SDH (Synchronous Digital Hierarchy) is a standard for telecommunications transport formulated by the International Telecommunication Union (ITU), previously called the International Telegraph and Telephone Consultative Committee (CCITT).
SDH was first introduced into the telecommunications network in 1992 and has been deployed at rapid rates since then. It's deployed at all levels of the network infrastructure, including the access network and the long-distance trunk network. It's based on overlaying a synchronous multiplexed signal onto a light stream transmitted over fibre-optic cable. SDH is also defined for use on radio relay links, satellite links, and at electrical interfaces between equipment.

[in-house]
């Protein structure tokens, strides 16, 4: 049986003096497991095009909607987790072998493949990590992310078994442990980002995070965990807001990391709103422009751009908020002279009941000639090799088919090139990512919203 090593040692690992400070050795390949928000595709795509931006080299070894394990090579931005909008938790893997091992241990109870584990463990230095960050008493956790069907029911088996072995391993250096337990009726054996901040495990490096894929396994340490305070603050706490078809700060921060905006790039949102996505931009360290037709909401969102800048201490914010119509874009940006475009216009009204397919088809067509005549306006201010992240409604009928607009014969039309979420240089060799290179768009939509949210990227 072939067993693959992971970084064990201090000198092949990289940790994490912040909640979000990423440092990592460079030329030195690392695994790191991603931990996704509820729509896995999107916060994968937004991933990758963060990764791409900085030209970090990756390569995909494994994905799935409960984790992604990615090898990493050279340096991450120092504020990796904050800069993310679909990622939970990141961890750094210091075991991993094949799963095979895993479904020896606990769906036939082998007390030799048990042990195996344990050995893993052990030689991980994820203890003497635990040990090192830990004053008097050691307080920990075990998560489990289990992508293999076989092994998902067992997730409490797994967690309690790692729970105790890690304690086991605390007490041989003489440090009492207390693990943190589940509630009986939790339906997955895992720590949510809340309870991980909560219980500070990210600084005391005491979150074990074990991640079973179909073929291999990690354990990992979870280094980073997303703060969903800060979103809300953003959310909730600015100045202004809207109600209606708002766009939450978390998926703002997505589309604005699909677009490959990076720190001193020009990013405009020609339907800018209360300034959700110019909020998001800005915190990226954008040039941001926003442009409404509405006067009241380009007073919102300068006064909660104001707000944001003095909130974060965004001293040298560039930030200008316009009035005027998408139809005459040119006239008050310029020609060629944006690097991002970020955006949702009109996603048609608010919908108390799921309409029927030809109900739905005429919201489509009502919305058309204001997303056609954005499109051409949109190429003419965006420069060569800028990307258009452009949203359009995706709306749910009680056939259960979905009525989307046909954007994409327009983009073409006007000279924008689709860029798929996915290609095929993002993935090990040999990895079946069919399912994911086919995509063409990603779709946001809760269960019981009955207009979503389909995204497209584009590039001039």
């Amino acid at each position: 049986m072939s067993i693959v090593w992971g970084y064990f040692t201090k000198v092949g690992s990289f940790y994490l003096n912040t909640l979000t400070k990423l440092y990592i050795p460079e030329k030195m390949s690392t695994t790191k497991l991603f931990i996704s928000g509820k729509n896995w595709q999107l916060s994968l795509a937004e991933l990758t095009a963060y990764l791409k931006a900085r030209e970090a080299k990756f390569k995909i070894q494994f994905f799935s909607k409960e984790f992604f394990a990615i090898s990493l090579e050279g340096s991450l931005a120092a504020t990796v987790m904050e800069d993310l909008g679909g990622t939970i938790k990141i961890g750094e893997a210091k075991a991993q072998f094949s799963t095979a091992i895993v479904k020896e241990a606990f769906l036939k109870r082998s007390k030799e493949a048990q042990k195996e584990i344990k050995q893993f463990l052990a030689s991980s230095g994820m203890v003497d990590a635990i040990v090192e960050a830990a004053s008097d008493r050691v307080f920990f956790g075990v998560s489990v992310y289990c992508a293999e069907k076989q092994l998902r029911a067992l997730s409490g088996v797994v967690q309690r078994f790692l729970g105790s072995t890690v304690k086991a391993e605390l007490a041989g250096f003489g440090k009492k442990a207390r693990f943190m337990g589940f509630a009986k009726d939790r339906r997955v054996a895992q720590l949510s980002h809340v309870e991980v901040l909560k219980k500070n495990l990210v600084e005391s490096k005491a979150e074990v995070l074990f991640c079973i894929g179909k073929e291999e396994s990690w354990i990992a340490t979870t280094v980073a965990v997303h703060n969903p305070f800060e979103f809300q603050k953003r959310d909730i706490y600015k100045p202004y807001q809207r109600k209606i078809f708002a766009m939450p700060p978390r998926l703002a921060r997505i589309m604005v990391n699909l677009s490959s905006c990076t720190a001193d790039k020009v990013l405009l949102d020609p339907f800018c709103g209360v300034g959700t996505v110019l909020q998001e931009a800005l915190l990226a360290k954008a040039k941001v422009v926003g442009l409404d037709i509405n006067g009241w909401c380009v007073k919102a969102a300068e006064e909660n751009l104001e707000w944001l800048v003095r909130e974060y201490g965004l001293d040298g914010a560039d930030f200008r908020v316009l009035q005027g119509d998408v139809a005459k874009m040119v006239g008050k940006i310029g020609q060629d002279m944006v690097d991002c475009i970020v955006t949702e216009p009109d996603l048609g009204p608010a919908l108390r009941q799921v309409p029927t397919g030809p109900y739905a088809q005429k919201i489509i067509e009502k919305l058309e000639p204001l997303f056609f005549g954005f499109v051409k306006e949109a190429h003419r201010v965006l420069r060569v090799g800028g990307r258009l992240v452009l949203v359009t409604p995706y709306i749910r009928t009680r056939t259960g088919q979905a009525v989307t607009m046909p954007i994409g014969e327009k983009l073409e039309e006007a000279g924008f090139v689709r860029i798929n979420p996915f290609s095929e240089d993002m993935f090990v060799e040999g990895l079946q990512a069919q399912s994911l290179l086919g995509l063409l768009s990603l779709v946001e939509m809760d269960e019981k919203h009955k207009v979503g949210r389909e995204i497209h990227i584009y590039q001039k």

The comprehensive SDH standard is expected to provide the transport infrastructure for worldwide telecommunications for at least the next two or three decades.
The increased configuration flexibility and bandwidth availability of SDH provides significant advantages over the older telecommunications system. These advantages include:
- A reduction in the amount of equipment and an increase in network reliability.
- The provision of overhead and payload bytes - the overhead bytes permitting management of the payload bytes on an individual basis and facilitating centralised fault sectionalisation.
- The definition of a synchronous multiplexing format for carrying lower-level digital signals (such as 2 Mbit/s, 34 Mbit/s, 140 Mbit/s) which greatly simplifies the interface to digital switches, digital cross-connects, and add-drop multiplexers.
- The availability of a set of generic standards, which enable multi-vendor interoperability.
- The definition of a flexible architecture capable of accommodating future applications, with a variety of transmission rates.
In brief, SDH defines synchronous transport modules (STMs) for the fibre-optic based transmission hierarchy.